- HeroScape - I discovered the Battles of Vahalla boards on heroscapers.com, which put us back into HeroScape overdrive. 500 pt armies, small but well-designed boards so that you're fighting from the 2nd round on... and the rest is history. Braeden & I are currently planning a "Ice Dragon/Yetis" vs "Marvel Superheroe Duo" battle on an ice-heavy board.
- Kiki Ricky - from the same Ravensburger series as Funny Bunny, this is basically King of the Mountain with a chicken who throws eggs at players. It's silly but fun.
- Monopoly - Tropical Tycoon DVD Game - I'm working on a more extensive post, but this is not only the best Monopoly spin-off game, but it's also the best version of Monopoly period. More to come...
- Scene It? - Disney - 50+ plays of this game has not dampened Collin & Braeden's enthusiasm for this game... and, yes, we have many of the clips & puzzles memorized. I'm trying to figure out if the 2nd edition has repeat clips from the 1st edition... if not, we'll probably get it for them for Christmas.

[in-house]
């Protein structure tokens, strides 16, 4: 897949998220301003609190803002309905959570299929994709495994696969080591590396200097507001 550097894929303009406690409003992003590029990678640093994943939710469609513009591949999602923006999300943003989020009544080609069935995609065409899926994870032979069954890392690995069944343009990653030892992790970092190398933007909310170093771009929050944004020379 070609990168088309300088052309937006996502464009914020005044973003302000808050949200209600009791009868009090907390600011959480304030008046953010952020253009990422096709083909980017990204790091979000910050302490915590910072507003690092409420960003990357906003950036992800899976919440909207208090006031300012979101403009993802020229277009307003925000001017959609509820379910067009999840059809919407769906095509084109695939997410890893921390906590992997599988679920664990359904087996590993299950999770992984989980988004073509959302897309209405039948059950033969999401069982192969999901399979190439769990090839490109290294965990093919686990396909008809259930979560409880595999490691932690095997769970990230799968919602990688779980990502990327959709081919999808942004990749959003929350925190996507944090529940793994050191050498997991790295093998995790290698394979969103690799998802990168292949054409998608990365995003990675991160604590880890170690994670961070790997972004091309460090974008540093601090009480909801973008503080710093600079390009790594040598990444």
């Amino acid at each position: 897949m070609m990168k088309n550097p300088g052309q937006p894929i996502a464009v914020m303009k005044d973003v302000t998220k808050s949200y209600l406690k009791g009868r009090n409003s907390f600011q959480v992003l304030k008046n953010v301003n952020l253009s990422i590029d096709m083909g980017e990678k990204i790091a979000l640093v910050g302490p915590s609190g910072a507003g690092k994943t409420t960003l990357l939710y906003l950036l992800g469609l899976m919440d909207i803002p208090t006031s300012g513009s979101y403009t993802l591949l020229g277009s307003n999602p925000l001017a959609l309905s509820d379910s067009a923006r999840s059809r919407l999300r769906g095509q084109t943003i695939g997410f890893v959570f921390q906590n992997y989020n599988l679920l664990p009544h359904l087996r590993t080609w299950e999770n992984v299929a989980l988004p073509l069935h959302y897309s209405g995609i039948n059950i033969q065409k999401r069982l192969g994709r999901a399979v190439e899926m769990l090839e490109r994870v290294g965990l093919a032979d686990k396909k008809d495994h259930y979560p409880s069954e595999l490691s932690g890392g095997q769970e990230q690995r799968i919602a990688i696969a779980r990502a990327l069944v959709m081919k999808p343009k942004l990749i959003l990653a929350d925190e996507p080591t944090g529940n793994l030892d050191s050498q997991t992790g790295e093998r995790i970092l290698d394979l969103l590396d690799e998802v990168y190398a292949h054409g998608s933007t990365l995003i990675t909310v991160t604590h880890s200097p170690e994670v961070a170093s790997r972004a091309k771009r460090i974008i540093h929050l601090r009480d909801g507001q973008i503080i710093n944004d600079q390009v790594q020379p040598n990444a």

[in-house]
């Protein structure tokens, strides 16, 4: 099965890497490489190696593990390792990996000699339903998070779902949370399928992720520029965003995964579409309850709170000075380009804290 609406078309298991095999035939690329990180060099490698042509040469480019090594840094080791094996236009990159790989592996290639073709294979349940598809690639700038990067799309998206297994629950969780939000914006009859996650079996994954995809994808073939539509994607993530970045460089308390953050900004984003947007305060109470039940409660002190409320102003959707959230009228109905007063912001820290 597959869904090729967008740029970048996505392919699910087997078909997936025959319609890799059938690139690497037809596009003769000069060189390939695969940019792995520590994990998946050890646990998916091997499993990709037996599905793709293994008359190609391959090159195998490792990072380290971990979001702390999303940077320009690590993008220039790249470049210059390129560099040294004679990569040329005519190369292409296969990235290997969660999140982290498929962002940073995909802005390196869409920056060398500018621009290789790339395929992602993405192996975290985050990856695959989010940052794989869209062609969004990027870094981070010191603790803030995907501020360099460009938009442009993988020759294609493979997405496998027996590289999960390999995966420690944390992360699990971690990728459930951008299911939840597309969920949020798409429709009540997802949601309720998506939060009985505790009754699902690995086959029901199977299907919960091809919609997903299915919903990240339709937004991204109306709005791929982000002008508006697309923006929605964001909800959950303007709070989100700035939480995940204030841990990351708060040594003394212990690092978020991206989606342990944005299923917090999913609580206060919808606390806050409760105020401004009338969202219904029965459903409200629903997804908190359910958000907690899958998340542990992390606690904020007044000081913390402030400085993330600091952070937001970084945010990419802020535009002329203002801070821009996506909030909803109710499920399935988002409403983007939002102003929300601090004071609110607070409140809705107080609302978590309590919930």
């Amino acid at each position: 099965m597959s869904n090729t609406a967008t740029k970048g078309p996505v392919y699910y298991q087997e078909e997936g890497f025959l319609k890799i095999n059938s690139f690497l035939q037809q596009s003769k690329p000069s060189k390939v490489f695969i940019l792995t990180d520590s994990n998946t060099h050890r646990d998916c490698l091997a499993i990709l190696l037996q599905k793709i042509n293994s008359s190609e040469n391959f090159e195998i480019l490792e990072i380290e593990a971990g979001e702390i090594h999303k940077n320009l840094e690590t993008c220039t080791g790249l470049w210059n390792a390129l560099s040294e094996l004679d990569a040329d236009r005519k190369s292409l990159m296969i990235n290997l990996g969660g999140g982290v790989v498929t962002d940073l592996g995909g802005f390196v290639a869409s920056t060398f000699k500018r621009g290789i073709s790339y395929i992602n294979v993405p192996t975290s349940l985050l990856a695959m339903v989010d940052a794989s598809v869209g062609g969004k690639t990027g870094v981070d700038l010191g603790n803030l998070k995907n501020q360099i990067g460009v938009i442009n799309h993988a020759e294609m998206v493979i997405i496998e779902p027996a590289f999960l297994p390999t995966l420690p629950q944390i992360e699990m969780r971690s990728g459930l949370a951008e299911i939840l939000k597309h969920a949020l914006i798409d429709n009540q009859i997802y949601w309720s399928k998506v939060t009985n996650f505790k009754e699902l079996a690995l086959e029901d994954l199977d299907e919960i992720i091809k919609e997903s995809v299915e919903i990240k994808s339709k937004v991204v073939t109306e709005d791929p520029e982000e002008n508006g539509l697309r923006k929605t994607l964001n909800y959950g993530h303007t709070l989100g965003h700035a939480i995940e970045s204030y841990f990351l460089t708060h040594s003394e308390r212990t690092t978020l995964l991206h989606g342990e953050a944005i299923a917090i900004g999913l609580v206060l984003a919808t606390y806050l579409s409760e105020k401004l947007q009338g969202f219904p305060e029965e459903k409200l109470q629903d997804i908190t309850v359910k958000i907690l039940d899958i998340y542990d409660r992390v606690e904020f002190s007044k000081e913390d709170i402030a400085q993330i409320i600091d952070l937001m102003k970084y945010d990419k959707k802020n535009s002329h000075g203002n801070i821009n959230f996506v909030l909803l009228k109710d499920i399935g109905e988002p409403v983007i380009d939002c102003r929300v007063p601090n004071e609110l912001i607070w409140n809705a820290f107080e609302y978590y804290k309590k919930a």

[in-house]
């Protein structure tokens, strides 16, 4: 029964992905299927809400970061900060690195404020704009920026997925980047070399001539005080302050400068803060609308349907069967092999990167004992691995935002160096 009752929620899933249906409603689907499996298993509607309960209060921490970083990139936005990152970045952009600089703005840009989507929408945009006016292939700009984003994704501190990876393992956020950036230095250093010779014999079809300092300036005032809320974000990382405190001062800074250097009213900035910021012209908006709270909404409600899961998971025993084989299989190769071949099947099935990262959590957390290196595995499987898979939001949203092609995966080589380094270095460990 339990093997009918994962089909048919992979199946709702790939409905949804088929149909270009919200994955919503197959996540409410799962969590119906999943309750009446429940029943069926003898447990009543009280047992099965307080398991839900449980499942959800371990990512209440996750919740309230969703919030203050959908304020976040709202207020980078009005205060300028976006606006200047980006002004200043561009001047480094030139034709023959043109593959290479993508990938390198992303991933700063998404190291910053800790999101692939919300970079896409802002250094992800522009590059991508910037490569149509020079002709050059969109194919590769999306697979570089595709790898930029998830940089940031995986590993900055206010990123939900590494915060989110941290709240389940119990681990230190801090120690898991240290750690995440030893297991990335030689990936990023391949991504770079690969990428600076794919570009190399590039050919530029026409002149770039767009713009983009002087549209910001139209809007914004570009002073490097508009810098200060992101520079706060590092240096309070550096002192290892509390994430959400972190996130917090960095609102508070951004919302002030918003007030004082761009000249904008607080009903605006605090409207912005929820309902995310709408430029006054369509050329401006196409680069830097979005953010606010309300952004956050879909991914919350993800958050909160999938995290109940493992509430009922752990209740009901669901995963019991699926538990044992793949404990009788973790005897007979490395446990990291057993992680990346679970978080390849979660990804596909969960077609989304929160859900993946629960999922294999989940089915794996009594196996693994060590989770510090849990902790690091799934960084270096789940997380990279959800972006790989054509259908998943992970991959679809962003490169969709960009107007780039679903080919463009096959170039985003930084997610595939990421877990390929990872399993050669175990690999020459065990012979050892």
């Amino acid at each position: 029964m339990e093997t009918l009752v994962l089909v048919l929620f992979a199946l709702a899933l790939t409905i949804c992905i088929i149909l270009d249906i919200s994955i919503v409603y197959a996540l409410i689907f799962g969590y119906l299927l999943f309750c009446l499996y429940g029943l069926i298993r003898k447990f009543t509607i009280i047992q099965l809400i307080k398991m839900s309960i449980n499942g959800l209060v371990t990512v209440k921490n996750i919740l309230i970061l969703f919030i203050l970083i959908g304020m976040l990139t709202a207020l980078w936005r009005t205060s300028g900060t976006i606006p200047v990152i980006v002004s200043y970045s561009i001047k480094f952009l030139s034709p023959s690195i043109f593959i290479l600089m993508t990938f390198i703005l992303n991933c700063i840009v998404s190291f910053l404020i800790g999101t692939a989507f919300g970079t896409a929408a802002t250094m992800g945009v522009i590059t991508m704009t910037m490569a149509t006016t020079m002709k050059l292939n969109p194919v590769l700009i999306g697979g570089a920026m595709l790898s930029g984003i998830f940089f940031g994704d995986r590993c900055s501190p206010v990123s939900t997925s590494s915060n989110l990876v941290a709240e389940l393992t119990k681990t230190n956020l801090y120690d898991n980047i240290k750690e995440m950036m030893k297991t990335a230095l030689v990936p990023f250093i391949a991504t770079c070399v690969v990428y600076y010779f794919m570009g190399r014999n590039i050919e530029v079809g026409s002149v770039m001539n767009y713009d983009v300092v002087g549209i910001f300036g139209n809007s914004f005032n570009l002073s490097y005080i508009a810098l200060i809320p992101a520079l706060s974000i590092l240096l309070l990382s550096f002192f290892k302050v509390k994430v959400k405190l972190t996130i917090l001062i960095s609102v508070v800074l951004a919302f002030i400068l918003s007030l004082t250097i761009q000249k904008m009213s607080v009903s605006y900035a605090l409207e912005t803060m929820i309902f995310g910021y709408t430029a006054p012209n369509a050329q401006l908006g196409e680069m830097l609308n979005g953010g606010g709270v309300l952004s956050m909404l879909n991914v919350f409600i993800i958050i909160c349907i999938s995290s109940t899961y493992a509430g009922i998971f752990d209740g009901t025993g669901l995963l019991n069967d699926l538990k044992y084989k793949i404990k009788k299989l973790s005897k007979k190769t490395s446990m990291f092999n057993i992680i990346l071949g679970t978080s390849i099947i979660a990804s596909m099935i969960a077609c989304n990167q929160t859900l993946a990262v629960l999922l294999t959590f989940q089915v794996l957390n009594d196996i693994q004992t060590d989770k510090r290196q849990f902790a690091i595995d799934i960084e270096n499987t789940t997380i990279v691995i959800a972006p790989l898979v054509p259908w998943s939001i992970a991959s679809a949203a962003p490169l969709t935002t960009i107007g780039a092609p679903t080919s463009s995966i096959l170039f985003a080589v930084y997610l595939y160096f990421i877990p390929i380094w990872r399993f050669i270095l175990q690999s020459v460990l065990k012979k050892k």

- Tumblin-Dice - the size of this game (about 1/2 a coffee table) keeps it in the box for much of the year... but when it comes out, it gets a LOT of play. So far, it's been played both at Fresno Gamers & with my family.
- Turbulento - a really odd Selecta game of dropping wooden balls onto curved disks (to flip them over) which turns into a memory game as you have to remember what animal is on the bottom of the disks. Collin is spectacularly good at the memory part & Braeden rocks at the flipping part... which means I don't win very often.
- Duck, Duck, Bruce - This is a very cute game that reminded me a lot of Zirkus Flohcati... and then I realized it's actually a reprint of an older German game that pre-dates ZF. There's a bit more luck here (what with the Bruce die to steal cards) but it's also a bit friendlier (a duplicate card doesn't always keep you from taking cards).